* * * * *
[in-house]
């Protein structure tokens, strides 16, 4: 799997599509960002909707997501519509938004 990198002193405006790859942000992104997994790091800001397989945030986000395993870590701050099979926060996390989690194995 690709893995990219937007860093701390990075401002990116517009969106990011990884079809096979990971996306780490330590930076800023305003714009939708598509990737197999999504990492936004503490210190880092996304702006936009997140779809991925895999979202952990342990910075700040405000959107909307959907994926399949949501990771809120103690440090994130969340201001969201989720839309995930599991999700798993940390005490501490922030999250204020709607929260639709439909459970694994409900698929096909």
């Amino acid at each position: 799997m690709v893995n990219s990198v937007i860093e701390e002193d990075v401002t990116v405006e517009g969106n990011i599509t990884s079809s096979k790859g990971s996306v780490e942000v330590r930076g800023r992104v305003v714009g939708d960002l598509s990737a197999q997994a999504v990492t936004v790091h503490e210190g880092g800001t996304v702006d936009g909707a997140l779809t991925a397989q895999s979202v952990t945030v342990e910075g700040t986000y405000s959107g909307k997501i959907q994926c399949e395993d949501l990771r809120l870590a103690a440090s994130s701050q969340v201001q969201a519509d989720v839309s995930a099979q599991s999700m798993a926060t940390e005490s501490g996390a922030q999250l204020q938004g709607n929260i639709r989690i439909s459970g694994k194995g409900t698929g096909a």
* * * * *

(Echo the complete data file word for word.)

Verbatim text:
[in-house]
């Protein structure tokens, strides 16, 4: 799997599509960002909707997501519509938004 990198002193405006790859942000992104997994790091800001397989945030986000395993870590701050099979926060996390989690194995 690709893995990219937007860093701390990075401002990116517009969106990011990884079809096979990971996306780490330590930076800023305003714009939708598509990737197999999504990492936004503490210190880092996304702006936009997140779809991925895999979202952990342990910075700040405000959107909307959907994926399949949501990771809120103690440090994130969340201001969201989720839309995930599991999700798993940390005490501490922030999250204020709607929260639709439909459970694994409900698929096909």
């Amino acid at each position: 799997m690709v893995n990219s990198v937007i860093e701390e002193d990075v401002t990116v405006e517009g969106n990011i599509t990884s079809s096979k790859g990971s996306v780490e942000v330590r930076g800023r992104v305003v714009g939708d960002l598509s990737a197999q997994a999504v990492t936004v790091h503490e210190g880092g800001t996304v702006d936009g909707a997140l779809t991925a397989q895999s979202v952990t945030v342990e910075g700040t986000y405000s959107g909307k997501i959907q994926c399949e395993d949501l990771r809120l870590a103690a440090s994130s701050q969340v201001q969201a519509d989720v839309s995930a099979q599991s999700m798993a926060t940390e005490s501490g996390a922030q999250l204020q938004g709607n929260i639709r989690i439909s459970g694994k194995g409900t698929g096909a």